Friday, December 27, 2013

The Power of WAIT!




This past summer I had the opportunity to go to the Level 1 PECS course. PECS stands for Picture Exchange Communication System. It is an augmentative and alternative mode of communication for a wide variety of patients.

One topic that was briefly covered was “wait time.” I am so thankful that I was able to begin implementing this into my practice. I can’t tell you how many children I have on my caseload that will grab toys without permission (which I typically like to turn into a language opportunity). Out of these children that want things immediately there are several that will begin to have a behavioral breakdown due to not receiving their desired item/object/attention immediately.

How often have you seen this scenario occur?

Child: (Going to the slide unsupervised while mom and therapist talks).

Mom: “No no you need to wait until we are done talking”

Child: (Continues to go to slide).

Mom: “No no you need to wait.” (Mom begins to approach child).

Child: (Anticipates his/her mother stopping him/her from going down the slide and more aggressively climbs up the slide and/or goes down the slide anyway).

Mom/Therapist: (Trying to stop situation and takes child by hand).

Child: (Begins to tantrum characterized by yelling, screaming, etc.).

End Result: Child being carried out of therapy by patient’s mother or mother caving in and allowing child to slide despite child having tantrum.

What did the child learn in either end result? One, they learned that when mom or therapist says, “wait” they will most likely not get their reinforcement. Or two, if they throw a tempter tantrum despite mom or therapist saying, “wait” they will still get what they want. Either way this is not the lesson we want to teach our children. We want to teach that when you wait for a set amount of time you will get a positive reinforcement. This reinforcement could be an object, action, or some sort of social reinforcement. We have to give our children the opportunity to learn what a positive waiting experience feels like!

As you can see above this is the wait card that I created for my patients. I try to make the wait card in the child’s favorite color to automatically reinforce a positive emotion. My wait cards are made out of a cut out circle of foam with bold writing.

I start with purposefully putting out toys that the patient may have interest in. When the child reaches for the toy I quickly give them the “wait card” and state “please wait,” a half of a second later I reinforce the patient with their desired object, praising them for waiting.  Each child is different and you will have to feel out how much you can increase the wait time for each child. You may do several trials at a half of a second or you may decide to try 5 seconds, then 10 seconds, 30 seconds, etc.… The most important thing about this process is to create the act of waiting into a positive experience and with reassurance that their desired object, action, or social reinforcement will be available to them.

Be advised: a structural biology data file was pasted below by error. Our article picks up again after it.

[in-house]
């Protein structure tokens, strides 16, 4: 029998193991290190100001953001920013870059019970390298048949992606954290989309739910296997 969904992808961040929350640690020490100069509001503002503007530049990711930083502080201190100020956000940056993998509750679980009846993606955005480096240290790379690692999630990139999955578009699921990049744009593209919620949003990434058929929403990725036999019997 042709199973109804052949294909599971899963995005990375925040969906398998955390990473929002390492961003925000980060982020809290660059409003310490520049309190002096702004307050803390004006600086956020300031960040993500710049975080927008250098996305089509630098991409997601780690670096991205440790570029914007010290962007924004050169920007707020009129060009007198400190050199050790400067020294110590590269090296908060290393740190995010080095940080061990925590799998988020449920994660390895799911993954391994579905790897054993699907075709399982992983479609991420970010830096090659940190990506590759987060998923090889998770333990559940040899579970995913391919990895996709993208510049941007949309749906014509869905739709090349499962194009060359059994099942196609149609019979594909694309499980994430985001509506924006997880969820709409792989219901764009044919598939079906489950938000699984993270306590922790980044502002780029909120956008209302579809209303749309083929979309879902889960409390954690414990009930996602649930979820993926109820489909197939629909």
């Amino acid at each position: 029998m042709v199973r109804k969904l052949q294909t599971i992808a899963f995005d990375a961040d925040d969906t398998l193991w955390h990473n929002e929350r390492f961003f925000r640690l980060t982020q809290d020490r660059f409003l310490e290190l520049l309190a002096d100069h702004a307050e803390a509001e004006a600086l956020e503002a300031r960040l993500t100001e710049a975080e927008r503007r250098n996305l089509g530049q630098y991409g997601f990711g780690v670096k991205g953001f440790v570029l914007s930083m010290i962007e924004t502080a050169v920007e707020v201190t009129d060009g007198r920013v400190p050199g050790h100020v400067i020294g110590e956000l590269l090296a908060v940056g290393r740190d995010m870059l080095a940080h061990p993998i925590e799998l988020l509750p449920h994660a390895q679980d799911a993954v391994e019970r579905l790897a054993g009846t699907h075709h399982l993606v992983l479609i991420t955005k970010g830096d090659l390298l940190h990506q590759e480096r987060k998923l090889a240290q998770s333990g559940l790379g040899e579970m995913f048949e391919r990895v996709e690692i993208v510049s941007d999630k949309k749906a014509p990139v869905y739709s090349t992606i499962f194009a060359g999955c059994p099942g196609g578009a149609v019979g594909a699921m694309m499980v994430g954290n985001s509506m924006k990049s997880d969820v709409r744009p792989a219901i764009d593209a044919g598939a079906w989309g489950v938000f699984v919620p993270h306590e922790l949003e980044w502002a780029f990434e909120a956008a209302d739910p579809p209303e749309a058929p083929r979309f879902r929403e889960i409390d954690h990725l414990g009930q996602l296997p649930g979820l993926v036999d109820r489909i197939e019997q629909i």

For my children that are up to a minute wait time or above I personally use a timer that looks like the picture below. The red slowly decreases as the time passes, this gives a great visual reinforcement and expectation to how long the wait time will last, wait time is not this unknown time that could feel like eternity, wait time has an end with a positive result. I have also found that all of my children that I work with enjoy holding their wait time card. When they have finished their wait time they turn it back into me and they receive their reinforcement for waiting along with praise.



With my extended trials I am sure to set out my entire expectation such as,

“You want the toy car? I would like you to please wait for five minutes. During these five minutes you will sit calmly in the chair with still and safe feet. Your mother and I may be speaking during this time. When wait time is over you will get to play with the car.”

During a child’s wait time (after they have had several successful trials at a particular set time) then I like to either talk with their parent, play on the iPad or try to talk on the phone. I do this because it is simulating the real world. When they are waiting at school, in line at a restaurant, or at home for a reinforcement from their teachers, mothers, fathers, and playmates that communication partner will most likely be finishing a project or a conversation they were already doing before the child requested to do the new activity. They need the real life practice of the attention not focused directly on them.

So far, with the patients that I have started this with I have seen and heard wonderful results. One mother told me that she is now able to use the restroom independently. Her child now waits just outside the door until she has finished. This mother hasn’t been able to do this for four years.

The ability to wait is such a critical skills for our children. They need to be able to wait to listen to all of directions, to learn if an activity is safe or not, to wait there turn in social games, etc.… Now I am sure there are several methods to teach waiting, this is just one that I have personally found effective. What techniques have you used to teach wait time?

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